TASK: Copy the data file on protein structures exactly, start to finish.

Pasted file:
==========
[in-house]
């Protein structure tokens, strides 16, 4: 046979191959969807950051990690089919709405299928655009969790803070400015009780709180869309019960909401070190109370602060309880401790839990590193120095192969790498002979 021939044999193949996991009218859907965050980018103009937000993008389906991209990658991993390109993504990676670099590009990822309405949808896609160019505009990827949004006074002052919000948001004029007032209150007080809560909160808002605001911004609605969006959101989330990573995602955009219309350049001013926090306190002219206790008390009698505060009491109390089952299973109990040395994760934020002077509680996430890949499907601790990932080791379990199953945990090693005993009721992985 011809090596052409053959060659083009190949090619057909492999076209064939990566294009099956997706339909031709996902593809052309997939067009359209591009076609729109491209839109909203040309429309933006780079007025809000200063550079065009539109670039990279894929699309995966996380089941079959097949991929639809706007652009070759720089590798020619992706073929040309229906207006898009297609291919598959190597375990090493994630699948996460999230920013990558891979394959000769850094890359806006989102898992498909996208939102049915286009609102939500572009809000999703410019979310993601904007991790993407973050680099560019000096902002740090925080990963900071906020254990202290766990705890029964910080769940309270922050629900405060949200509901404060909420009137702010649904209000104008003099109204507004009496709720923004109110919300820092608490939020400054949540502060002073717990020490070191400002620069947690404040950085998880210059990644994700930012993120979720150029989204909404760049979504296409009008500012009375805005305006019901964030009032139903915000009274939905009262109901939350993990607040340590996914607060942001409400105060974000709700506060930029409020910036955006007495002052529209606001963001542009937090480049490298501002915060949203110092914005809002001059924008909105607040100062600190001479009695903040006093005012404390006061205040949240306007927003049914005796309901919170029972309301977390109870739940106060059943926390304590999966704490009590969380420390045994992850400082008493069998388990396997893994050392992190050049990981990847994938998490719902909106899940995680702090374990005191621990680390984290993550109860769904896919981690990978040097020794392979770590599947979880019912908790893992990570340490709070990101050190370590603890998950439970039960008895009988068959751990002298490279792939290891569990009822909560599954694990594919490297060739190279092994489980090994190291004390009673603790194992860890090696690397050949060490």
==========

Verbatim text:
[in-house]
């Protein structure tokens, strides 16, 4: 046979191959969807950051990690089919709405299928655009969790803070400015009780709180869309019960909401070190109370602060309880401790839990590193120095192969790498002979 021939044999193949996991009218859907965050980018103009937000993008389906991209990658991993390109993504990676670099590009990822309405949808896609160019505009990827949004006074002052919000948001004029007032209150007080809560909160808002605001911004609605969006959101989330990573995602955009219309350049001013926090306190002219206790008390009698505060009491109390089952299973109990040395994760934020002077509680996430890949499907601790990932080791379990199953945990090693005993009721992985 011809090596052409053959060659083009190949090619057909492999076209064939990566294009099956997706339909031709996902593809052309997939067009359209591009076609729109491209839109909203040309429309933006780079007025809000200063550079065009539109670039990279894929699309995966996380089941079959097949991929639809706007652009070759720089590798020619992706073929040309229906207006898009297609291919598959190597375990090493994630699948996460999230920013990558891979394959000769850094890359806006989102898992498909996208939102049915286009609102939500572009809000999703410019979310993601904007991790993407973050680099560019000096902002740090925080990963900071906020254990202290766990705890029964910080769940309270922050629900405060949200509901404060909420009137702010649904209000104008003099109204507004009496709720923004109110919300820092608490939020400054949540502060002073717990020490070191400002620069947690404040950085998880210059990644994700930012993120979720150029989204909404760049979504296409009008500012009375805005305006019901964030009032139903915000009274939905009262109901939350993990607040340590996914607060942001409400105060974000709700506060930029409020910036955006007495002052529209606001963001542009937090480049490298501002915060949203110092914005809002001059924008909105607040100062600190001479009695903040006093005012404390006061205040949240306007927003049914005796309901919170029972309301977390109870739940106060059943926390304590999966704490009590969380420390045994992850400082008493069998388990396997893994050392992190050049990981990847994938998490719902909106899940995680702090374990005191621990680390984290993550109860769904896919981690990978040097020794392979770590599947979880019912908790893992990570340490709070990101050190370590603890998950439970039960008895009988068959751990002298490279792939290891569990009822909560599954694990594919490297060739190279092994489980090994190291004390009673603790194992860890090696690397050949060490």